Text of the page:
Since its invention, a recurring question for cryptocurrency holders has been how to best secure their digital assets. This question of security carries the greatest weight when one understands the stakes of holding unprotected cryptocurrency — vulnerability to hackers.
Since 2011, software developers have kept this problem at the back of their minds. One such innovator, Peter Kroll, recently joined Rob Mitchell on Episode #56 of The Bitcoin Game to discuss the background of his ventures and the technical details of his most lauded project in cryptocurrency security.
BitAddress and the Paper Wallet
Kroll’s primary contribution to the field of crypto security has been his invention of the first paper wallet, at Bitaddress.org. Having launched the original website anonymously in 2011, he was able to hone a system of security that addresses several of the most prominent flaws of cryptocurrency security.
Kroll’s website solves several core problems in a remarkably elegant way. To begin with, the HTML code for the website itself does not need an internet connection to execute after its page has been loaded. This means someone can perform the entire process of generating a new wallet without being vulnerable to a cyberattack across the internet.
The program then adds a human-component circumvention, asking users to move their computer mice in erratic patterns, to eliminate the problem that coded systems are unable to generate truly random numbers. Using intervals decided by pseudo-random numbers and other factors, the program captures the exact pixel that the mouse cursor was on at any given moment and uses the number of this pixel to generate the hash for a bitcoin wallet.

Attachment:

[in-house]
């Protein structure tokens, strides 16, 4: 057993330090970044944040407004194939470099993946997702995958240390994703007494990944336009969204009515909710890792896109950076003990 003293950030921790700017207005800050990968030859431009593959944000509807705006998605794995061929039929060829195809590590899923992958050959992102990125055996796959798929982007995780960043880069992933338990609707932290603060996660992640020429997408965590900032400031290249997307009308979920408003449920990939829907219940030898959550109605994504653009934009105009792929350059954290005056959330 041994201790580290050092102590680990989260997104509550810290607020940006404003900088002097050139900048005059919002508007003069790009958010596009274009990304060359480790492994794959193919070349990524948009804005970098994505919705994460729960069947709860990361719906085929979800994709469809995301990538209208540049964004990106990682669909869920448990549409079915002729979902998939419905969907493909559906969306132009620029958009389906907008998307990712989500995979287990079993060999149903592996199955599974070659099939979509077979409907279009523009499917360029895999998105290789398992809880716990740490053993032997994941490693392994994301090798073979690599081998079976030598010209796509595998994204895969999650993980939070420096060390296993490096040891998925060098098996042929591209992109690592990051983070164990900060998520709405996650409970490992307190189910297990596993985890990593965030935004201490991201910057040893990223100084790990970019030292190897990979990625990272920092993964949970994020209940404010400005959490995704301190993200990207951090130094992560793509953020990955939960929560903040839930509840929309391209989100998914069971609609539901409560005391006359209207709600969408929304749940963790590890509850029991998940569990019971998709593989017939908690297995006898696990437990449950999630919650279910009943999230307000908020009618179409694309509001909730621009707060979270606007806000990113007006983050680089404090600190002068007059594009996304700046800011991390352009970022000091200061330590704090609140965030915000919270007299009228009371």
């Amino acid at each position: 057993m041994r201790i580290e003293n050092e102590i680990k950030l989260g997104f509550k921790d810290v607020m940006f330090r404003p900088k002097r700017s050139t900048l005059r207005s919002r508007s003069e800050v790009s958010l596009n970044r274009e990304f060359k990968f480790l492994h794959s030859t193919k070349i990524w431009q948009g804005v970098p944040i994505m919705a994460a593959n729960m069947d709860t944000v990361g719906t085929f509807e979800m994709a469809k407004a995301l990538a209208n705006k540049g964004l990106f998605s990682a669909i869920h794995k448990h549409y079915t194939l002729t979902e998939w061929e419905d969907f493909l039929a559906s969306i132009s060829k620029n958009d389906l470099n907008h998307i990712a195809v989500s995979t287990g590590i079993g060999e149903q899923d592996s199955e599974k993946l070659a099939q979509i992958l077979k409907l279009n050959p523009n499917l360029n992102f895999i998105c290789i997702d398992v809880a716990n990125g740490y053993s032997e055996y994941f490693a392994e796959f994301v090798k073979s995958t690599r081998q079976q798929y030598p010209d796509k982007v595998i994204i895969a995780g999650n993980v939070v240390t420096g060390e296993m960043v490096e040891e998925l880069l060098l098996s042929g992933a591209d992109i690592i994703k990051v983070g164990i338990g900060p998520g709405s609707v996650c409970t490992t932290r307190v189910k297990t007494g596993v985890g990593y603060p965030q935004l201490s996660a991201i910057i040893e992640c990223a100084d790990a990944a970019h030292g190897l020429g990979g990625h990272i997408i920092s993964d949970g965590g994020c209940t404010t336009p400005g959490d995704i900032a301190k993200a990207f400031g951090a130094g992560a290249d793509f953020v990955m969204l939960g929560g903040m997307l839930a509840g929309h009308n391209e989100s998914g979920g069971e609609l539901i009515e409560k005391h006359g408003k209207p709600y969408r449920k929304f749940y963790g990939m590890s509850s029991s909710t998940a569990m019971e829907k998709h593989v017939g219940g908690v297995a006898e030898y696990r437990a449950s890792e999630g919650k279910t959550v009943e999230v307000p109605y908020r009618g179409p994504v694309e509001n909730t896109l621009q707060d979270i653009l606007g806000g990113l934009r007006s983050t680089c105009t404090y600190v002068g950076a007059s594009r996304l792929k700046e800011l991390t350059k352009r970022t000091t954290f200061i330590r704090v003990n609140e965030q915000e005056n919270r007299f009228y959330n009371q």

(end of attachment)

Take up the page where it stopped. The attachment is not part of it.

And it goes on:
Kroll explained that this strategy is useful because certain pieces of hardware contain exploitable flaws in their pseudo-random number generators, whereas flawed devices running the BitAddress software create hashes that are not vulnerable in the same way.
For a final piece of security, a wallet is given a QR code that can be printed out onto a piece of paper, thus keeping it offline and insulated from a cyberattack. In doing this, Kroll’s security program manufactures novel wallet addresses that are protected from several of the most common vectors of theft.
The Vision Behind the Technology
]In addition to explaining the technical details of his groundbreaking platform, Kroll also gave context to what inspired him in the cryptocurrency environment. Furthermore, he went on to outline what he believes to be some of the most salient issues surrounding the space today.
Over the course of the interview, Kroll gave a number of personal details about why he ended up working in the cryptocurrency space. He started by recollecting his earliest interactions with the world of technology development.
“When my mom brought home our first computer,” Kroll recalled, “you couldn’t really do much on it. Programming seemed the natural thing to do.”
For a 14-year-old during the dot-com boom, the costs of many specialty pieces of software were completely prohibitive. Learning to program at a young age motivated Kroll to seek opportunities when the value of software would spike next.
His experience building micropayment venues in this era, naturally, attracted him to Bitcoin. It also prepared him to quickly see the inherent flaws in its security. By creating his website so early in the space, Kroll’s platform became a significant influence in the world of cryptocurrency. It also allowed him to iron out all the kinks in the program before vast audiences adopted it.
Toward the end of the interview, Kroll began speaking about some of his future ventures, trying to similarly hammer out all of the potential quandaries in developing a diversified hedge fund for cryptoassets. In this segment, he laid out some of the core philosophical differences that led to the current status of altcoins as well as advice for how to proceed with alternative cryptocurrencies in the future.
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